That’s not what a racist looks like… is it?

Now, I’ve thought about it, and I’m afraid you’re not going to like this.  I know you don’t like to think of yourself as racist.  You think everyone is the same on the inside.  You support affirmative action, prison reform and immigrants’ rights.  You’re committed to politically correct language, inclusion, intersectionality.  You didn’t vote for that evil clown in the white house.  Surely, you’re one of the good guys, right?

But you seeing yourself as some benevolent ally just because you don’t personally want to kill black people is not doing anything to dismantle white supremacy in this country.  Here’s how I could tell that you’re racist:  You’re white.  You’re a white (US)American.

(And now, let’s pause for a second while the words “NOT ALL WHITE PEOPLE…” echo across the internet.  I’ll wait.)

See, racism is not a feeling you have in the privacy of your own mind.  You can, and probably do, have racist thoughts and feelings.  But racism is bigger than you, bigger than any of us.  It’s a whole system of oppression, a hateful web that’s tangled all over our culture and our country.  A self-perpetuating system that runs like clockwork.  And it’s a system that benefits you.

To say that a white person in our culture is not racist is like saying that someone who does not personally kill animals is a vegetarian.  Many people who eat hamburgers have never (and would never) kill a cow with their own hands.  They let other people do that for them.  But they still eat the burgers.  They still enjoy energy and comfort and flavor and sustenance that is a direct result of a cow getting killed.  Just not by them.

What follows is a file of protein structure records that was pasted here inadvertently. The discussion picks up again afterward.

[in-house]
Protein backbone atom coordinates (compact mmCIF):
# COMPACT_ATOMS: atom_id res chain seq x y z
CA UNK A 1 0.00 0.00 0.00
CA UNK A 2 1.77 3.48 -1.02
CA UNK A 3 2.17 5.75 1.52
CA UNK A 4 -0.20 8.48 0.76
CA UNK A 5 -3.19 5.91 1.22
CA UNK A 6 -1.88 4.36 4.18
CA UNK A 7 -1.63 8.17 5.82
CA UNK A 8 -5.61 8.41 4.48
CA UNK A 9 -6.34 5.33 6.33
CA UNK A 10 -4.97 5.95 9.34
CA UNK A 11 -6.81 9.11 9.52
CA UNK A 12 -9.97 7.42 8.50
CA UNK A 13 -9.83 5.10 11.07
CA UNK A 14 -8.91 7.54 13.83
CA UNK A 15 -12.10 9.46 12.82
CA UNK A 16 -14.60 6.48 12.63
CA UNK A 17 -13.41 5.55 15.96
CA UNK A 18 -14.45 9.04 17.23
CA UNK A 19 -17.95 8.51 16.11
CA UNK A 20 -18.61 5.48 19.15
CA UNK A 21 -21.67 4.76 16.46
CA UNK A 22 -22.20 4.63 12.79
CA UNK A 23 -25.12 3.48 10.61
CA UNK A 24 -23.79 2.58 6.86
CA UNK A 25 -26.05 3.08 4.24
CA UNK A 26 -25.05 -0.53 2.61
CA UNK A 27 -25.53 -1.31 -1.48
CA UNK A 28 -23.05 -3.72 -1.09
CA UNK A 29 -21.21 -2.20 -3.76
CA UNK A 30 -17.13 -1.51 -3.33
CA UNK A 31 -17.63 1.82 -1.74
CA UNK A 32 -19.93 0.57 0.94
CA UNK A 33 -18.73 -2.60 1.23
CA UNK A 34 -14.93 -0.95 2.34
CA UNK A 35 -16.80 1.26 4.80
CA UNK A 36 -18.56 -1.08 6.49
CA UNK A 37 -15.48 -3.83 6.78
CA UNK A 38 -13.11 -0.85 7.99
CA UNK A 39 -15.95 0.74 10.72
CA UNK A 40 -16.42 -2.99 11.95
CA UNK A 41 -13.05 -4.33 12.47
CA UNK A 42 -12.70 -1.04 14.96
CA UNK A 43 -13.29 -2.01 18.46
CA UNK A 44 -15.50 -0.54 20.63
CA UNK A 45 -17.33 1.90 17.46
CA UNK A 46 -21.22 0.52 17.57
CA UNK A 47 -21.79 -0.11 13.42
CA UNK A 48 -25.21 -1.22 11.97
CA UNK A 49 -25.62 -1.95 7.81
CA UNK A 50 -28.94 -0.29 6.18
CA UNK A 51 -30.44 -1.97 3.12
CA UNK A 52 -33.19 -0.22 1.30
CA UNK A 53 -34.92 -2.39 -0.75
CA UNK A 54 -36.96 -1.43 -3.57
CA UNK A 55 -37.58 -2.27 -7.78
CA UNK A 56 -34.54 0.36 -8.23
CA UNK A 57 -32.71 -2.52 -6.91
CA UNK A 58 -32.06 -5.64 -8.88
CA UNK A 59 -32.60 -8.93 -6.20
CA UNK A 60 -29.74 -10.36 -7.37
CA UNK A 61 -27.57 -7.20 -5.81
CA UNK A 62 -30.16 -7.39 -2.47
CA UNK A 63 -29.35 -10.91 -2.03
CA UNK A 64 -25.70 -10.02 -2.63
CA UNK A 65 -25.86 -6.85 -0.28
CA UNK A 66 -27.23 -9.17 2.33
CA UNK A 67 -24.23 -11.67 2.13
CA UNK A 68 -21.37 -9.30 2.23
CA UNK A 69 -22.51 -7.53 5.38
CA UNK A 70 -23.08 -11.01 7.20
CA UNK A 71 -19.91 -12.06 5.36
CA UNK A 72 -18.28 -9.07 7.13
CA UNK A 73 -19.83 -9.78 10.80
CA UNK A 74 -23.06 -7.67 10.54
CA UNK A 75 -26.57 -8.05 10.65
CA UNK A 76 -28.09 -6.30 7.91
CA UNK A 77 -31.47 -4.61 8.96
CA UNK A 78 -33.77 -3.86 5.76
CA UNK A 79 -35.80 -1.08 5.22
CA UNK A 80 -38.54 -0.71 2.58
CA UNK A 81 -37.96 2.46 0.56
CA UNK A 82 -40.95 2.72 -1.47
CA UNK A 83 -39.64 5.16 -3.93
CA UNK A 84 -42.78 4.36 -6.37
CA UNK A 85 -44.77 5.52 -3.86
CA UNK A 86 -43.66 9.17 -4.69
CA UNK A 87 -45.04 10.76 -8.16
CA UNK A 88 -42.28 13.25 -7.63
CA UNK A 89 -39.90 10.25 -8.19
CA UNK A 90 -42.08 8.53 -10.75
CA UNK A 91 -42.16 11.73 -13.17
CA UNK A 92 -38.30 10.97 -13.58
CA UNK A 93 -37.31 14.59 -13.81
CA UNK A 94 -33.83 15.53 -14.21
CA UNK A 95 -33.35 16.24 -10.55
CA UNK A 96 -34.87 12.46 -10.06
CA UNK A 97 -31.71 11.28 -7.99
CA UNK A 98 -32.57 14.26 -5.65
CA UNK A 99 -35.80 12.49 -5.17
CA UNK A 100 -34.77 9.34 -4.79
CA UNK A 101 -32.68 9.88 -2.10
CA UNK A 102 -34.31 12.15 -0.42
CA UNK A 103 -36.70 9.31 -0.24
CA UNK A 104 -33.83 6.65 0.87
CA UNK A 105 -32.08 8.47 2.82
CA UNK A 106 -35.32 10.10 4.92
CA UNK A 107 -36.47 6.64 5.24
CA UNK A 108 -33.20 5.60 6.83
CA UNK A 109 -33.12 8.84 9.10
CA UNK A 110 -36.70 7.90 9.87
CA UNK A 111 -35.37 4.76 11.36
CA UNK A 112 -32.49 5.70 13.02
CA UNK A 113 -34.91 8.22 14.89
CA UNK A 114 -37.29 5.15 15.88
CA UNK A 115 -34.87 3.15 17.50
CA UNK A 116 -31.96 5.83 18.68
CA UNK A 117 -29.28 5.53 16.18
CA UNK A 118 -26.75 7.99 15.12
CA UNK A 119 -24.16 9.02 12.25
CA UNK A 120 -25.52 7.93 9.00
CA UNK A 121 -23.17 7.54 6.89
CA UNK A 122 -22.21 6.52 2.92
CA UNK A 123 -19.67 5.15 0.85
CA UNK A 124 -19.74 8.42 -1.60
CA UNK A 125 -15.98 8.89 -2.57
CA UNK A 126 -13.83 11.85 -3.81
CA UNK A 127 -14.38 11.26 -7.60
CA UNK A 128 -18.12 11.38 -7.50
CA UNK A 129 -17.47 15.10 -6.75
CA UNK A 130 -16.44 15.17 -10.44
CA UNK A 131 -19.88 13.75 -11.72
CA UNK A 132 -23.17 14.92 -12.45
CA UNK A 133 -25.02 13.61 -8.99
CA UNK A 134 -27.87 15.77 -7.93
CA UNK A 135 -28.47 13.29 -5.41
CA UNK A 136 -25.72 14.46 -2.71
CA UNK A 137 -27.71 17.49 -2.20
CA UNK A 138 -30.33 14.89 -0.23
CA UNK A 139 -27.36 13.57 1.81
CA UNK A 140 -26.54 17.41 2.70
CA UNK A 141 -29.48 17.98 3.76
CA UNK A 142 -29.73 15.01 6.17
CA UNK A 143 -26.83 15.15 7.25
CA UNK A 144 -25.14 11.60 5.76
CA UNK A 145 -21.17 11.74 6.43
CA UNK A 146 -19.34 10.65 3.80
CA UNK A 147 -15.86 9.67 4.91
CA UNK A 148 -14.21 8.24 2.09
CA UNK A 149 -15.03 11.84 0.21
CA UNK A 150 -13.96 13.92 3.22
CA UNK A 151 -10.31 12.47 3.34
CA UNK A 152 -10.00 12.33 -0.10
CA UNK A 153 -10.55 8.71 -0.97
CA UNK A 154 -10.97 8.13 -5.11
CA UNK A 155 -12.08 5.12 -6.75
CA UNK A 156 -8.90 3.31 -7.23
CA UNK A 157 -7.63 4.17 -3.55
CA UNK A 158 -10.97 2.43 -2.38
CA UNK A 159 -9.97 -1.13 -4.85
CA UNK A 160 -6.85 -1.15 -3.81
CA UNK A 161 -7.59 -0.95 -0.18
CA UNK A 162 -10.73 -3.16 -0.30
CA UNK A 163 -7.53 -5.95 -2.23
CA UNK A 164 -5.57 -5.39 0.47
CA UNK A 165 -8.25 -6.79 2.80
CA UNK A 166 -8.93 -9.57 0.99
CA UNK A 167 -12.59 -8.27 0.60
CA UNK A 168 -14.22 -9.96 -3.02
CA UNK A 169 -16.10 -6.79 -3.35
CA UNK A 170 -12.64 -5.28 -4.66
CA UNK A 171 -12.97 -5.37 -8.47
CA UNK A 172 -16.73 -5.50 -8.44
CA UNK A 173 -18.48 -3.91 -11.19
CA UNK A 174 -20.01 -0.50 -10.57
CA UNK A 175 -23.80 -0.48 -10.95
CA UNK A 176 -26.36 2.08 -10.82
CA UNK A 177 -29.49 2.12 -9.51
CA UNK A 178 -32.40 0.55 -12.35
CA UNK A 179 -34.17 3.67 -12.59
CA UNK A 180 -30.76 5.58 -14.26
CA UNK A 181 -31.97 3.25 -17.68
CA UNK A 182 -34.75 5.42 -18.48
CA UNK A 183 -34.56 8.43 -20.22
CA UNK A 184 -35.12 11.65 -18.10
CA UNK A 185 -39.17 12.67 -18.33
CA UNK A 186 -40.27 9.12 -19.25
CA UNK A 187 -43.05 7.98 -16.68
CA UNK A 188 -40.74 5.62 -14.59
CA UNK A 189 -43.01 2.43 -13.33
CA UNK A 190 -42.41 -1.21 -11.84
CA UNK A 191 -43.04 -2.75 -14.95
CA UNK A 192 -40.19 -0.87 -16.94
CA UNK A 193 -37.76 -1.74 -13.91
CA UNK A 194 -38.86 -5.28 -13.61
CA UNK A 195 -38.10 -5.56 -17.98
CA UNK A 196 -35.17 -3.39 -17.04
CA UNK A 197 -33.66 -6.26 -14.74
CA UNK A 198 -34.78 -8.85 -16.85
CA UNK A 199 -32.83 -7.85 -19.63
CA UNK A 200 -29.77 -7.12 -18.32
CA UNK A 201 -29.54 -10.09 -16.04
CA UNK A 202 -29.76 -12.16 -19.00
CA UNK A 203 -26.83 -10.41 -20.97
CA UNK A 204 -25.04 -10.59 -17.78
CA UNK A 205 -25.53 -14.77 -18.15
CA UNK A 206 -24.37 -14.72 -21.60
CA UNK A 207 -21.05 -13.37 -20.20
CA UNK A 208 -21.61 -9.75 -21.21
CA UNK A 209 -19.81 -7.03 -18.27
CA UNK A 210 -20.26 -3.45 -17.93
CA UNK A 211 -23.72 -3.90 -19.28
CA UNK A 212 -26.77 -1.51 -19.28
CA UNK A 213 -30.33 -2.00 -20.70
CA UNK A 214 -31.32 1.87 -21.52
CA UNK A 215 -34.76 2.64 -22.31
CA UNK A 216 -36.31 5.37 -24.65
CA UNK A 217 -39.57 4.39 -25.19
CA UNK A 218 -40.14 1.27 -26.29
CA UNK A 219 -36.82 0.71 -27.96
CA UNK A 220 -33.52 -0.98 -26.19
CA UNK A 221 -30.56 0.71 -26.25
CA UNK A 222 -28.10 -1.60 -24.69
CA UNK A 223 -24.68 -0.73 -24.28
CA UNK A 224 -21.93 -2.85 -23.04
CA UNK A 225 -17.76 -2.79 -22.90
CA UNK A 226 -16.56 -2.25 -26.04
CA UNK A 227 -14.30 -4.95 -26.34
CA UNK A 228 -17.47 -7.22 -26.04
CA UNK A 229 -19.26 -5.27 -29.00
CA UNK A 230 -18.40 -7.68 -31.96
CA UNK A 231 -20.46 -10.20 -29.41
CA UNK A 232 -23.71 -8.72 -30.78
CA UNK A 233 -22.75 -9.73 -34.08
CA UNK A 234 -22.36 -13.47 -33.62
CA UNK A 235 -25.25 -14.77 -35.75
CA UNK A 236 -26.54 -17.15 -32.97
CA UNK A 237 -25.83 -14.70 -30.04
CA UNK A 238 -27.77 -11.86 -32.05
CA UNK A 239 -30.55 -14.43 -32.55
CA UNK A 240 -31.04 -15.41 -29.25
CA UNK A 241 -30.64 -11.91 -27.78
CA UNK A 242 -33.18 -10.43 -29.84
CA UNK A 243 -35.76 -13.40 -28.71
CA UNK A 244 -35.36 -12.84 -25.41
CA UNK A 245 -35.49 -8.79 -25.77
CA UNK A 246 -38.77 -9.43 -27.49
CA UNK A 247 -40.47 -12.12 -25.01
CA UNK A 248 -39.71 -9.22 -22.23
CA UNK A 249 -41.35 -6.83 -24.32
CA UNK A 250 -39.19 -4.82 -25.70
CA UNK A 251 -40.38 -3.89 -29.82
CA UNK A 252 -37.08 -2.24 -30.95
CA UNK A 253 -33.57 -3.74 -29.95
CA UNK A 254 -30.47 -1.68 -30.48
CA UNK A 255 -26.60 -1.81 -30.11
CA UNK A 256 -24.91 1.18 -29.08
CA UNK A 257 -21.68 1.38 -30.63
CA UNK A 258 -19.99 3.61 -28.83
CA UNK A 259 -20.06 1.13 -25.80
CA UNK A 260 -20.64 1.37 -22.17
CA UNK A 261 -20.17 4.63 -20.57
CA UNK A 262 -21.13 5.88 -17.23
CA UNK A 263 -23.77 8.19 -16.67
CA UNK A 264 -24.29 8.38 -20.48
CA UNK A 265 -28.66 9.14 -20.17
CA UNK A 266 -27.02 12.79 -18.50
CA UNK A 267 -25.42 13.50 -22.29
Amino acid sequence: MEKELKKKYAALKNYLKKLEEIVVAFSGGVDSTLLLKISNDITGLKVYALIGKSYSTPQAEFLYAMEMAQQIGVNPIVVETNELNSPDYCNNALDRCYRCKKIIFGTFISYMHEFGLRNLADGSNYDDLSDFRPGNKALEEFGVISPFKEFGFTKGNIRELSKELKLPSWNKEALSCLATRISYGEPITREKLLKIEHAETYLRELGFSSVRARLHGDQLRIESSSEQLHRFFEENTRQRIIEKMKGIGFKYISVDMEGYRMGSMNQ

In our culture, bubbling with subtle (and not-so-subtle) racism in every corner, white people enjoy relative safety, power, health, wealth and freedom, at the expense of people of color.  Whether they believe in the system or not, they thrive on it.  There are white people who really do everything in their power not to participate in that system.  Just like there are actual vegetarians.  And I would say those white people are not racist.  But there are very, very few of them.

And, my friend in the mirror, I don’t think you cut it.  I know it hurts to hear that, but you’ve got a lot of work to do.  To you, and all your well-meaning white friends, it’s not that you’re bad people.  You grew up being fed burgers and thinking of yourself as an animal lover ’cause you walked the family dog.  Change is hard.  So don’t beat yourself up.  Just remember where your dinner came from.  And then get to work.

 

 

Afterthought:  I don’t actually think it’s particularly helpful (if at all helpful) to call people “racist.”  Racism is a system in our country that needs to be destroyed, but name-calling doesn’t do that anyway and tends to divide people.  I’m standing by this post though, because if there’s one person we (white people) could each stand to consider calling “racist”, it’s the one in the mirror.

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I Hope You Get There Soon: Love in a Traffic Jam